Tuesday, December 11, 2018

Tobacco, Radio and Rain

Let us now continue our agrarian saga (Google "agrarian").

How did we not go crazy during the course of a 10-hour summer day? One answer lies in an advertising jingle frequently heard on WMAF radio, MadisonFlorida, coming at you with 5000 watts of power: “Take a constant companion wherever you go / Take a PORTable RAdioooo!” 

Sitting somewhere on that tobacco table was a cheap transistor radio with a crappy speaker and it was always on. Perhaps because our choices were limited, I don’t recall there ever being any argument over what to listen to. 
Transistor radio

Hardly any of us wanted to listen to the country music station from nearby Valdosta, Georgia. WMAF had nothing but junk – the gospel hour (very bad church music), a call-in swap shop ("I have a used Timex with a scratched crystal. Could somebody gimme a bird dog for that?"), a farm report about weather and the price of hogs, and the truly boring “Easy Listening with Stewart” – until 4 p.m. when “Downbeat” started, an hour and a half of rock’n’roll. 

Our most constant companion was about the only other station we could pick up: “This is the Big Ape, the Mighty 690, W-A-P-E, Jacksonville!” This was pre-FM, so we heard all our favorite songs through the crackle of static which grew worse during afternoon thunderstorms. 

Once I shifted into my rhythmic cruise control as a hander, I left the tobacco table and went wherever the songs from the Big Ape took me (not literally). I might as well have been wearing earplugs.

I heard Ray Charles sing “I Can’t Stop Loving You” God knows how many times in the course of a day, but I never tired of it, and I always sang along with it – to myself, when I couldn’t hit the notes – and I always aimed it directly at my imaginary girlfriends (it should be noted that these were actual human beings I went to school with, but who were pretty much unaware of my existence). Sing the song, children!

This was also the time of funny or novelty songs sung by Ray Stevens ("Ahab the Arab" and "Guitarzan") and Roger Miller ("Dang Me" and "Chug-a-Lug"). We memorized these songs long before they quit being funny and began to drive us insane.

As the day grew longer and hotter, sweat trickled down into our eyes, and we’d blot it with the back of our hands, the fronts being covered with black tobacco tar. We had to keep our Styrofoam water jugs handy, and drink frequently of the Styrofoam-tasting water, little bits of ice still rattling around in there at the end of the day.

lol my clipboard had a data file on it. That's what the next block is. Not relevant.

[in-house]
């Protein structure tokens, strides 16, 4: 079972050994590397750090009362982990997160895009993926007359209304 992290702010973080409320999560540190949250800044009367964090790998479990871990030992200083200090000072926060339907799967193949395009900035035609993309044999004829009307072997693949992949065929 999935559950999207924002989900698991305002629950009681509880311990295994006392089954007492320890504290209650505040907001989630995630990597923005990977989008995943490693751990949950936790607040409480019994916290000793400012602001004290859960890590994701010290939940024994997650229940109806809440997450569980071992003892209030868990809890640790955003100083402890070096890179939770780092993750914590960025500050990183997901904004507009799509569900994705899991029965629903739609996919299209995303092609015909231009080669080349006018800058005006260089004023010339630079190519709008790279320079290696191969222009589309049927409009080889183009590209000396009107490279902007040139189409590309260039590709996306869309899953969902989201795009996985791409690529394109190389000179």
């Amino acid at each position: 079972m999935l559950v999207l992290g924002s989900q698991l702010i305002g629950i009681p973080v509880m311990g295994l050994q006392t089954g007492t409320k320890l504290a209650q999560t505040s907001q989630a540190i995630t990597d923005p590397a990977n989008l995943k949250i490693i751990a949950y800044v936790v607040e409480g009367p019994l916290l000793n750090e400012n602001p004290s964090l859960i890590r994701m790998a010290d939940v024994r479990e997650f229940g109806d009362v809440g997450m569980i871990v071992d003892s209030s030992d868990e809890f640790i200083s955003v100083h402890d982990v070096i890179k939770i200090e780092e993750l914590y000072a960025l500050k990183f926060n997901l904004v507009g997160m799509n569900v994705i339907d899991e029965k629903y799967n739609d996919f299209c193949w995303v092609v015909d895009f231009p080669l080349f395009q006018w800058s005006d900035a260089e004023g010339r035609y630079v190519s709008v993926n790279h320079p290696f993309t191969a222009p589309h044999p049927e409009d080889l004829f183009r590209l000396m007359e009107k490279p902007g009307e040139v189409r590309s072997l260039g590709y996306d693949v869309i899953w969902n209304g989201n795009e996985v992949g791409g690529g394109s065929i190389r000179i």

Some days, Van would run into Madison and come back with a crate of cold Cokes, in those little 6.5-ounce bottles. God, those things were good. 

And some days he’d be good enough to bring a couple of watermelons from his fields, and we’d stop working long enough to bury our faces in their sweetness, and the juice would be steady running down our chins.

Other days, we caught a nature break when a thunderstorm would chase the croppers in from the field, and we’d all huddle under the awning or inside the barn and swap stories about people getting struck by lightning.

For me, these yarns triggered a special kind of terror. When I was just a wee thing, hardly a toddler, I was leaning against the railing of a baby bed during a particularly vicious thunderstorm. When lightning hit a tree just a few feet from the house, I was jettisoned, by fear combined with a desire to fly, out of the baby bed and onto the floor, head first.

Since this was before infants were required to wear crash-helmets and flack-jackets to bed, I was knocked senseless, and, not only did I never quite recover, but I was cursed with a lifelong fear of lightning, as if it were the number-one weather-related killer in Florida.*

I "jumped" out of one of these.
So when one of those storms visited the tobacco fields (and they inevitably did), I grew a bit uncomfortable. I was left to pray to the good Lord that if someone must be struck dead, please let it be someone else, say, that one guy who'd been getting on my nerves a lot lately by singing those funny songs that we were all sick of.

Anyway, when the roar of the rain on the barn’s tin roof dwindled to a dibble-dop and the thunder faded into off and on grumblings in the distance, we emerged from the shelter, and the weary croppers climbed into the sleds and were dragged back into the now muddy fields.

Before the storm began, their clothes had been drenched in sweat and lay heavily on their skin. Now they were about to be saturated by the rain-soaked tobacco leaves, and their grimy, muddy jeans would be drooping halfway down their butts during the day’s long final hours.

Those wet tobacco leaves often gave me nicotine poisoning, by the way, but I don't have the stomach to tell you about that right now.

While we wait for the field of streams to dry out, I'll work on some brief tales of my career in cropping. 

*It is.

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